All femora were oriented by aligning their axis of flexion/extension with the x-coordinate axis. The axis of knee flexion/extension moves within the distal femur during flexion and extension. Knee flexion/extension can be described by two separate axes within the distal femur, one each before and after ∼ 25° of flexion (Iwaki et al., 2000; Freeman and Pinskerova, 2005). It has also been shown, however, that the surgical TEA approximates the instantaneous axis of knee rotation rather well throughout the range of knee motion (Yoshioka et al., 1987; Berger et al., 1993; Churchill et al., 1998; Asano et al., 2005). The surgical TEA is a line connecting the most projecting point on the lateral epicondylar eminence to the sulcus of the medical epicondyle (Yoshioka et al., 1987; Berger et al., 1993; Churchill et al., 1998; Asano et al., 2005). We used the surgical TEA because it required a single, easily and anatomically determined axis that is known to describe knee flexion/extension well. On the human models, these points were located automatically using a custom program written for Matlab. On A.L. 129-1a, the points were more difficult to locate as a result of abrasion on the sides of the specimen. We located the homologous points on the fossil by referencing a cast and selected corresponding points on the virtual model. Next, each femur was rotated around this axis until the center of its femoral head was directly above the surgical TEA. The center of the femoral head was determined as the center of a sphere that minimized the geometric error between the surface of the sphere and the vertices representing the articular surface of the femoral head.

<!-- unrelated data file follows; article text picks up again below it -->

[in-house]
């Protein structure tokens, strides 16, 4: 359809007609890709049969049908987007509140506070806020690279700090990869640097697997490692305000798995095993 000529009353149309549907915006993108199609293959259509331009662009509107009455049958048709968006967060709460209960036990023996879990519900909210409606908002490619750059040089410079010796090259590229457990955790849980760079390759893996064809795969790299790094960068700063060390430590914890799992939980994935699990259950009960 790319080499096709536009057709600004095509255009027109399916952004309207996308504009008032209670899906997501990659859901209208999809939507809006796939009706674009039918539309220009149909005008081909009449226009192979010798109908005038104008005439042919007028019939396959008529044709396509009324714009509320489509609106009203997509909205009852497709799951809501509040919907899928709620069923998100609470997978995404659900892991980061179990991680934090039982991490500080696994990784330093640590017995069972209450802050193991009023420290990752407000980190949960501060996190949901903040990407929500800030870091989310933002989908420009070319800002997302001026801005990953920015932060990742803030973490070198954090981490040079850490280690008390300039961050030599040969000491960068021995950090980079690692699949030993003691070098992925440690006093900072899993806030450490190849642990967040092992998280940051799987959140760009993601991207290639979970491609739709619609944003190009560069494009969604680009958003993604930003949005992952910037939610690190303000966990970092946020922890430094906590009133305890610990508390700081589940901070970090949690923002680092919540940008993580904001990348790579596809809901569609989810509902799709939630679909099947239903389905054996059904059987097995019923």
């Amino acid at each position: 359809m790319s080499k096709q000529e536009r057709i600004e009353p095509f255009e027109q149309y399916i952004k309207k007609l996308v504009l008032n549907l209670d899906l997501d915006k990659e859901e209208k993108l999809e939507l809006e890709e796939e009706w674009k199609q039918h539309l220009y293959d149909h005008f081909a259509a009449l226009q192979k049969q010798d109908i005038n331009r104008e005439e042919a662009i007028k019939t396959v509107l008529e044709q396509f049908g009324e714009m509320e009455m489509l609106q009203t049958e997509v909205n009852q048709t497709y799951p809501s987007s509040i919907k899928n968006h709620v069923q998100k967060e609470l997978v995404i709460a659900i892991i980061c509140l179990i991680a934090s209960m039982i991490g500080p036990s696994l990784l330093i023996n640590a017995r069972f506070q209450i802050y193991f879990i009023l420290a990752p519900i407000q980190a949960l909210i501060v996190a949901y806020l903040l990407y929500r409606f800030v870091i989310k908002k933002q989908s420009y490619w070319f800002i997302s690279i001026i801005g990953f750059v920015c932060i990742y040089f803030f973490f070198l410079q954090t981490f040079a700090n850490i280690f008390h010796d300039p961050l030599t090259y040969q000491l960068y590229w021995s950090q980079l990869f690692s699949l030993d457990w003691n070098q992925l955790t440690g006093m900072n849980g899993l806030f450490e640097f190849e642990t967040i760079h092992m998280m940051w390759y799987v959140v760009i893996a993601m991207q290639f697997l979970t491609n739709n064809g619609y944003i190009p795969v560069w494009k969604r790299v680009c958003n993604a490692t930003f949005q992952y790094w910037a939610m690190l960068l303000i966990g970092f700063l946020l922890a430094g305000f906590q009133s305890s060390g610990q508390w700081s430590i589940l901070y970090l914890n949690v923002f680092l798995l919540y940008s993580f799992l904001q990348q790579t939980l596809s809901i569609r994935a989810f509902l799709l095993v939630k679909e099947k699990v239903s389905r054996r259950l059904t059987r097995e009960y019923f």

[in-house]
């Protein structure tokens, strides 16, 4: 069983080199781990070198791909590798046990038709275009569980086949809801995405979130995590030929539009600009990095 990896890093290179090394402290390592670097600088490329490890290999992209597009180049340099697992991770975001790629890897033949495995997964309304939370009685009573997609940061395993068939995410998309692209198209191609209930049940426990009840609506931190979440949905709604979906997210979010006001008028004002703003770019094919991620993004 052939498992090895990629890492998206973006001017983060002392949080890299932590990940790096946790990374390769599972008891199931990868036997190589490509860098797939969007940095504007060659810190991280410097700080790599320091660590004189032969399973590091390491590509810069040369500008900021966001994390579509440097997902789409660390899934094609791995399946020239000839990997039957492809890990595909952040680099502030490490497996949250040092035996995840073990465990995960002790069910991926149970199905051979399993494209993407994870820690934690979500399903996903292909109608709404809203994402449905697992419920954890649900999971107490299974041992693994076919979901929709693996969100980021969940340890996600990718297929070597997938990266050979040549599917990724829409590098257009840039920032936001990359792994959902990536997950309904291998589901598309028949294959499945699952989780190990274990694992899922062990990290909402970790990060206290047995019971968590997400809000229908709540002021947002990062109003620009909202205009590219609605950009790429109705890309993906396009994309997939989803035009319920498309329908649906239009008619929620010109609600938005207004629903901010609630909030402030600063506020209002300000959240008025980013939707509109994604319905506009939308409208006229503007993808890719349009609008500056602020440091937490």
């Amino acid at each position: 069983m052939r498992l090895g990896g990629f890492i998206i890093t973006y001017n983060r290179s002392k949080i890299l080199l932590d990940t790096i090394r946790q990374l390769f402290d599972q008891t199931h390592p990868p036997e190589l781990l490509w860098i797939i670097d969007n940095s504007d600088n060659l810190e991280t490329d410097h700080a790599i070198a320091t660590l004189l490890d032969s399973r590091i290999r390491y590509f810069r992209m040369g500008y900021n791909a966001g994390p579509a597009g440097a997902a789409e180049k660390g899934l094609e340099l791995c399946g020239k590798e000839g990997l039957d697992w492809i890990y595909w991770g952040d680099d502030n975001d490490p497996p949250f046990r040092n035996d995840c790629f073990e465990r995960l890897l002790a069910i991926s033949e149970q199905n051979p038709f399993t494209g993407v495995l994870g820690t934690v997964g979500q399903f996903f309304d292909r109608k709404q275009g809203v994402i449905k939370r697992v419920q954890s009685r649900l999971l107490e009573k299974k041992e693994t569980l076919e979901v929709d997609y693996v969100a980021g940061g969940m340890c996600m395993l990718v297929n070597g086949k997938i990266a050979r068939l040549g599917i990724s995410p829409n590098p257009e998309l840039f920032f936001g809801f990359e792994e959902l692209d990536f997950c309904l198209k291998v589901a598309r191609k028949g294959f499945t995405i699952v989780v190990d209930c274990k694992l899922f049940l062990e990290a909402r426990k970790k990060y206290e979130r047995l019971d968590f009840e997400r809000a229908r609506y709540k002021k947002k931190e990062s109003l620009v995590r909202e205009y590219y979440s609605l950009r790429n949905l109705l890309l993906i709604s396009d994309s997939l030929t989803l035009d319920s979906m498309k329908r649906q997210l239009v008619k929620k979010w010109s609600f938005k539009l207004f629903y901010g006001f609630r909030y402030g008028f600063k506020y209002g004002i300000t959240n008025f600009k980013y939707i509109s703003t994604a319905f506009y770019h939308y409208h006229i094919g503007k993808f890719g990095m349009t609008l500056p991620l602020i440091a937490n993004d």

Calculating the quadriceps moment arm (r)